As soon as it is known that an aircraft which is operating in its area of responsibility is experiencing an apparent RCF, an air traffic services unit shall forward information concerning the RCF to all air traffic services units concerned along the route of flight. The ACC in whose area the destination aerodrome is located shall take steps to obtain information on the alternate aerodrome(s) and other relevant information specified in the filed flight plan, if such information is not available.

If circumstances indicate that a controlled flight experiencing a communication failure might proceed to (one of) the alternate aerodrome(s) specified in the filed flight plan, the air traffic control unit(s) serving the alternate aerodrome(s) and any other air traffic control units that might be affected by a possible diversion shall be informed of the circumstances of the failure and requested to attempt to establish communication with the aircraft at a time when the aircraft could possibly be within communication range. This shall apply particularly when, by agreement with the operator or a designated representative, a clearance has been transmitted blind to the aircraft concerned to proceed to an alternate aerodrome, or when meteorological conditions at the aerodrome of intended landing are such that a diversion to an alternate is considered likely.

When an air traffic control unit receives information that an aircraft, after experiencing a communication failure has re-established communication or has landed, that unit shall inform the air traffic services unit in whose area the aircraft was operating at the time the failure occurred, and other air traffic services units concerned along the route of flight, giving necessary information for the continuation of control if the aircraft is continuing in flight.

ASSIST Principle

Best practices identified by EUROCONTROL and embedded in the ASSIST principle could be followed (A - Acknowledge; S - Separate, S - Silence; I - Inform, S - Support, T - Time) by air traffic controllers in case of RCF:

  • A - acknowledge the RCF, determine if it is a partial or complete RCF;
  • S - separate the aircraft (accordingly, identified vs. unknown traffic) and if necessary, allow long final, keep the active runway clear of departures, arrivals and vehicles;
  • S - silence the non-urgent calls (as required), look for means to establish possible relay by other stations
  • I - inform the supervisor and all concerned ATC units as well as airport authorities at the destination or alternative aerodrome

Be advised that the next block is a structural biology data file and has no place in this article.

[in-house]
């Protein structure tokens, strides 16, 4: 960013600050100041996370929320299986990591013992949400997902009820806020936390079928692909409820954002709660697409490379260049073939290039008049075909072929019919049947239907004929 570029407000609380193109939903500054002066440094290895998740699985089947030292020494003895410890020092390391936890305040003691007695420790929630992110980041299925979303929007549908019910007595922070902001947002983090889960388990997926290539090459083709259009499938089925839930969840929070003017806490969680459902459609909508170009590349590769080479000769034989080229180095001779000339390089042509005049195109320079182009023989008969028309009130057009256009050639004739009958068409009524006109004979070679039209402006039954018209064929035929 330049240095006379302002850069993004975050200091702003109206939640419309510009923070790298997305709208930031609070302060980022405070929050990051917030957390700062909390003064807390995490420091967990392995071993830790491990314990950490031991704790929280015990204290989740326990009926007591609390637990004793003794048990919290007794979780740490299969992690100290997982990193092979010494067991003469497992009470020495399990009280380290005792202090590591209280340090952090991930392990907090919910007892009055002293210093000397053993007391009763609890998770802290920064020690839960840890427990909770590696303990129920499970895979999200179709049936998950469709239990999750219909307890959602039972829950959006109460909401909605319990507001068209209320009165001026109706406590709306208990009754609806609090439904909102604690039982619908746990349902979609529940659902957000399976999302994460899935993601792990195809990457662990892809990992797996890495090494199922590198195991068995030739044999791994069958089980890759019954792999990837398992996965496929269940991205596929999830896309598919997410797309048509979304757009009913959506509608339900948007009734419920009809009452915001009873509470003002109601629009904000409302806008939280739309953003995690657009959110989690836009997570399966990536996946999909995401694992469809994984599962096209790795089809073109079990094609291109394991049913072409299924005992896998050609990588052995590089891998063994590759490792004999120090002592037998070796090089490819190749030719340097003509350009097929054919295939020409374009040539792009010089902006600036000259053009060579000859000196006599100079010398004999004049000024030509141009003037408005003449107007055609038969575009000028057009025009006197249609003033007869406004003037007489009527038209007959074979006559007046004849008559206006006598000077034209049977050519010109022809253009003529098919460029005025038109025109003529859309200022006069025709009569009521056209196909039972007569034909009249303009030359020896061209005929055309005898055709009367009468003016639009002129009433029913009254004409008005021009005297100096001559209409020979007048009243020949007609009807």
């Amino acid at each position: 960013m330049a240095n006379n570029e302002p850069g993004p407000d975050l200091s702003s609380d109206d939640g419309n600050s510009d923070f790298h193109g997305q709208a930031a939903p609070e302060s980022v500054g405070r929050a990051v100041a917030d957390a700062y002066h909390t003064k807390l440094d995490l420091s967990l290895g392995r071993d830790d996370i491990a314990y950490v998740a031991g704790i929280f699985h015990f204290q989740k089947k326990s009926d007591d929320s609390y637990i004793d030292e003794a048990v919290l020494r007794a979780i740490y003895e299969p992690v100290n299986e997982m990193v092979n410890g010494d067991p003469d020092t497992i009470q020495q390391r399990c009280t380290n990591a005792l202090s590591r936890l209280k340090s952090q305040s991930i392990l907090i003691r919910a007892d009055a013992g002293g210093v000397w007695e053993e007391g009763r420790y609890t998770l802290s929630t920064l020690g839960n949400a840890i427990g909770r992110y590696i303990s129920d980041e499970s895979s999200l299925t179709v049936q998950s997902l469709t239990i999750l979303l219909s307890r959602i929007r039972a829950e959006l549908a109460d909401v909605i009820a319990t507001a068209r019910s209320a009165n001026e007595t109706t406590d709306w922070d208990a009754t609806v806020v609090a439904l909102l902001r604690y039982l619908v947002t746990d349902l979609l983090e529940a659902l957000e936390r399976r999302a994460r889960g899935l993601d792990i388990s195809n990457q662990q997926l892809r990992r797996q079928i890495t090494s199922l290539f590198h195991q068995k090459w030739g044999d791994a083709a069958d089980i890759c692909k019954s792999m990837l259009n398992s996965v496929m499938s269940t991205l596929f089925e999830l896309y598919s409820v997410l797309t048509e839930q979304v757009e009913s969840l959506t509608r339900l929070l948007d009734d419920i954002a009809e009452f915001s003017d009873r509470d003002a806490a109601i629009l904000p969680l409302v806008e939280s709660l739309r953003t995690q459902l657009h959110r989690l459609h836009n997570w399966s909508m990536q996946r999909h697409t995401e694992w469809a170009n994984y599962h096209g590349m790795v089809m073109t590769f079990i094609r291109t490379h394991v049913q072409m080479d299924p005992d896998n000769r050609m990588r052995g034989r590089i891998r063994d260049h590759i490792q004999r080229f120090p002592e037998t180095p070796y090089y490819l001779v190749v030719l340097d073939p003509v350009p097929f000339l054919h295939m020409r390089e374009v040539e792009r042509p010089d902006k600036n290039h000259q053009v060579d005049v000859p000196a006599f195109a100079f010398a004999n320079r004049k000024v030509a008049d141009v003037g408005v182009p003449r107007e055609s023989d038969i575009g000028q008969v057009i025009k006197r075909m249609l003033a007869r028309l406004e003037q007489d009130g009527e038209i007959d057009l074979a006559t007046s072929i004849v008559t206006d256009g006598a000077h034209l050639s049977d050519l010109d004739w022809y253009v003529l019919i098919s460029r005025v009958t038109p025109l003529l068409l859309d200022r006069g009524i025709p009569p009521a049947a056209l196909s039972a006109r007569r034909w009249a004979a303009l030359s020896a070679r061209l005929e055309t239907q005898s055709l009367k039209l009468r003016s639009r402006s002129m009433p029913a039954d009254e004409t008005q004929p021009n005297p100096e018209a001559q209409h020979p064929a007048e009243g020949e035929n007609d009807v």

• S - support the flight by transmitting blind and providing any information considered necessary such as type of approach, runway length and aerodrome details, etc.
  • T - provide time for the crew to assess the situation and adhere to the RCF procedures


When known that an aircraft which is operating in the area of responsibility is experiencing an apparent RCF, be ready to:

  • Provide air traffic services taking into account expected aircraft behavior (see section "What to expect" above).
  • As Area/Enroute controller: During the application of the 93 km (50 NM) separation, when an aircraft fails to report its position, take action within 3 minutes to establish communication. If communication has not been established within 8 minutes of the time the report should have been received, take action to apply an alternative form of separation. (ICAO requirements for applying longitudinal distance-based separation minima in an RNP environment not using ADS-C)
  • Make use of other aircraft to relay messages when you believe aircraft is operating at extreme range or in conditions of poor propagation.
  • If attempts to restore two-way communications with the aircraft are unsuccessful, inform the appropriate military authorities. Keep the military authorities informed of action taken by the ATS unit as well as any further action intended.
  • As Tower controller: transmit an ARR (arrival) message:
    • for a landing at the destination aerodrome:
      • to all ATS units concerned with the flight during the period of the communication failure; and
      • to all other ATS units which may have been alerted;
    • for a landing at an aerodrome other than the destination aerodrome:
      • to the ATS unit serving the destination aerodrome; this unit shall then transmit an ARR message to other ATS units concerned with the flight during the period of the communication failure.

Related Articles

Further Reading


  • Annex 2 - Rules of the Air, paragraph Communication failure
  • Doc 4444 Air Traffic Management (PANS-ATM) (Especially 15.3 Air-Ground Communication Failure and 8.8.3 Failure of equipment)
  • Doc 8168, Aircraft Operations (PANS-OPS) - Flight Procedures - Volume 1 (Especially 1.5 Communication Failure Procedures)
  • Doc 7030 EUR Regional Supplementary Procedures (SUPPS) (




  1. ^ Blind transmission - a transmission from one station to another in circumstances where two-way communication cannot be established but where it is believed that the called station is able to receive the transmission.